First thing though....are these just about the longest titles for romances? I get the gimmick but didn't think that the titles rolled off the tongue too well and are too difficult to remember when you are trying to talk to others about them. I also thought that by the end of the last book it had been overused a little bit by the time we go through Callie's list and Juliana's scandals amongst others.
If you are looking for something highly original in historical romance, then these books are probably not the best place to look. There are numerous tropes that abound throughout the books - arrogant dukes, wallflowers, to do lists are just some of them - but the thing about this series is that the tropes and cliches are done well, and therefore this reader is prepared to keep reading! If you start seeing the tropes and cliches and they are not written well, then that is when you lose readers.
The covers are pretty standard in terms of romance covers too, but I have to say I really didn't like the cover to the last book in the trilogy. It took me at least a couple of attempts to figure out the dress because the pink sash just looked not quite right.
A lady does not smoke cheroot. She does not ride astride. She does not fence or attend duels. She does not fire a pistol, and she never gambles at a gentlemen's club.When you are a wallflower, you really have two options. Most accept their status as fate, but Lady Calpurnia Hartwell has decided that she has followed society's rules for far too long and she is therefore going to have some fun. She creates a list of things she would like to do. Smoke a cheroot, fence, gamble are all on the list, as is engage in a passionate kiss.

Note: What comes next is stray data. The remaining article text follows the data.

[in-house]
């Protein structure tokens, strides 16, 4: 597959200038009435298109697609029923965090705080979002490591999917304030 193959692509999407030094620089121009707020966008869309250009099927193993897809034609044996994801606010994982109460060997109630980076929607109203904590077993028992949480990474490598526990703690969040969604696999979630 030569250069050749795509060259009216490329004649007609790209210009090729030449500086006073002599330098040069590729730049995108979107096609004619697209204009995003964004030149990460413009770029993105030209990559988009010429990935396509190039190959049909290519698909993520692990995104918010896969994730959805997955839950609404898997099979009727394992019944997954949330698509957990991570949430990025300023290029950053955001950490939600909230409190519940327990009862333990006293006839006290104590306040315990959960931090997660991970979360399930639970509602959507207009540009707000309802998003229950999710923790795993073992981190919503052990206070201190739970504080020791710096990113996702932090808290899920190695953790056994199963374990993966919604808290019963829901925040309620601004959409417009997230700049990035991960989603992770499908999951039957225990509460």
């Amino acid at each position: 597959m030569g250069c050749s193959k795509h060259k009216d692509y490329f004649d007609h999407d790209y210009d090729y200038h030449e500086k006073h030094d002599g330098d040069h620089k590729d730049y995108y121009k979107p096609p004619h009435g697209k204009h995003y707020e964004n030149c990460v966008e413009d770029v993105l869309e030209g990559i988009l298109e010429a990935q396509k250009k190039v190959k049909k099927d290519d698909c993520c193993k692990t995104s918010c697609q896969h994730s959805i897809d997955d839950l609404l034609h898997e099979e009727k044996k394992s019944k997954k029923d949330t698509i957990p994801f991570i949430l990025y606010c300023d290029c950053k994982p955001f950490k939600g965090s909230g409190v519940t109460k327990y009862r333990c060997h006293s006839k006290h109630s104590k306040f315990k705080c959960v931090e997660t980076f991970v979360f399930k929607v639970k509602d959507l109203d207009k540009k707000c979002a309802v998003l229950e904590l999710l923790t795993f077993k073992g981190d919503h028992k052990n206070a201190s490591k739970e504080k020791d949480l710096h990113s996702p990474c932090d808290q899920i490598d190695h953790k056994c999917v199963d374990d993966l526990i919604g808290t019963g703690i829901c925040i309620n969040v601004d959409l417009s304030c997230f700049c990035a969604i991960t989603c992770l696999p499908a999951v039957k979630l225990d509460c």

Lady Calpurnia Hartwell has always followed the rules, rules that have left her unmarried—and more than a little unsatisfied. And so she's vowed to break the rules and live the life of pleasure she's been missing.
But to dance every dance, to steal a midnight kiss—to do those things, Callie will need a willing partner. Someone who knows everything about rule-breaking. Someone like Gabriel St. John, the Marquess of Ralston—charming and devastatingly handsome, his wicked reputation matched only by his sinful smile.
If she's not careful, she'll break the most important rule of all—the one that says that pleasure-seekers should never fall hopelessly, desperately in love . . .
Callie has long been in love with Gabriel St John so she chooses him to help her achieve her goals. St John, Marquess of Ralston has needs of his own. His family name has long been tainted with scandal, most especially because his mother abandoned her family years before. Now, the half Italian sister he didn't know he had has turned up on his doorstep and he needs someone to show her the ropes so that she can be introduced to society. He therefore proposes a trade - Callie gets her passionate kiss, he gets someone to teach his sister all that she needs to know about the ton.
Ralston finds himself drawn into Callie's adventures albeit after being initially mindful that he doesn't find his family linked to yet more scandal. More and more though he finds himself drawn to Callie herself even though he has long believed that he should not fall in love.
Funny, warm and romantic, I was glad that I already knew that there were two more books ready to be read!
“Lord Nicholas is a paragon of manhood.The name Nicholas St. John is on the list of every mother in the ton who has a daughter to be married off. Never mind that the Ralston family has a few scandalous secrets in it's past. Nick has a heroic reputation after his war service, is twin brother to a marquess, he is knowledgeable when it comes to antiques and he has an innate ability to find lost objects.
And his eyes, Dear Reader! So blue!”
Pearls & Pelisses, June 1823
Since being named “London’s Lord to Land” by a popular ladies’ magazine, Nicholas St. John has been relentlessly pursued by every matrimony-minded female in the ton. So when an opportunity to escape fashionable society presents itself, he eagerly jumps—only to land in the path of the most determined, damnably delicious woman he’s ever met!